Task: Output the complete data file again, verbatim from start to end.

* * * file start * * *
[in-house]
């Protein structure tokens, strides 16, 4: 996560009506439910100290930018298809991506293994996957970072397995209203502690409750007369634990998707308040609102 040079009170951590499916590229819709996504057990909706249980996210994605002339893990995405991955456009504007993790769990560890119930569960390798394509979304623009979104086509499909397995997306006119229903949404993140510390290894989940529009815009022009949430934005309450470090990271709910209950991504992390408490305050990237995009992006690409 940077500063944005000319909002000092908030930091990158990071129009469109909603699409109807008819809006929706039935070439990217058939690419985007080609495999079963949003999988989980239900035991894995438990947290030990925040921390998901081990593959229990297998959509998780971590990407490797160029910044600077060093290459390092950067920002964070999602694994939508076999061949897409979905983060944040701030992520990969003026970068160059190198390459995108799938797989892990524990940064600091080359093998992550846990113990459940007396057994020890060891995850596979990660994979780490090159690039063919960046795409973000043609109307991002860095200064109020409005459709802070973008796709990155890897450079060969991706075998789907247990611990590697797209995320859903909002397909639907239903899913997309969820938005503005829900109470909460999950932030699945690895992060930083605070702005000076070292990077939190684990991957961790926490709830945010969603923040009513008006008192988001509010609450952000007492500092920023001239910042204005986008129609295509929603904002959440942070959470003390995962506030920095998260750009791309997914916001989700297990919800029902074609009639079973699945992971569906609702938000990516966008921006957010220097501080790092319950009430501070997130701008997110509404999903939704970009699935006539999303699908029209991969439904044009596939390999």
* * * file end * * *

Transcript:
[in-house]
């Protein structure tokens, strides 16, 4: 996560009506439910100290930018298809991506293994996957970072397995209203502690409750007369634990998707308040609102 040079009170951590499916590229819709996504057990909706249980996210994605002339893990995405991955456009504007993790769990560890119930569960390798394509979304623009979104086509499909397995997306006119229903949404993140510390290894989940529009815009022009949430934005309450470090990271709910209950991504992390408490305050990237995009992006690409 940077500063944005000319909002000092908030930091990158990071129009469109909603699409109807008819809006929706039935070439990217058939690419985007080609495999079963949003999988989980239900035991894995438990947290030990925040921390998901081990593959229990297998959509998780971590990407490797160029910044600077060093290459390092950067920002964070999602694994939508076999061949897409979905983060944040701030992520990969003026970068160059190198390459995108799938797989892990524990940064600091080359093998992550846990113990459940007396057994020890060891995850596979990660994979780490090159690039063919960046795409973000043609109307991002860095200064109020409005459709802070973008796709990155890897450079060969991706075998789907247990611990590697797209995320859903909002397909639907239903899913997309969820938005503005829900109470909460999950932030699945690895992060930083605070702005000076070292990077939190684990991957961790926490709830945010969603923040009513008006008192988001509010609450952000007492500092920023001239910042204005986008129609295509929603904002959440942070959470003390995962506030920095998260750009791309997914916001989700297990919800029902074609009639079973699945992971569906609702938000990516966008921006957010220097501080790092319950009430501070997130701008997110509404999903939704970009699935006539999303699908029209991969439904044009596939390999």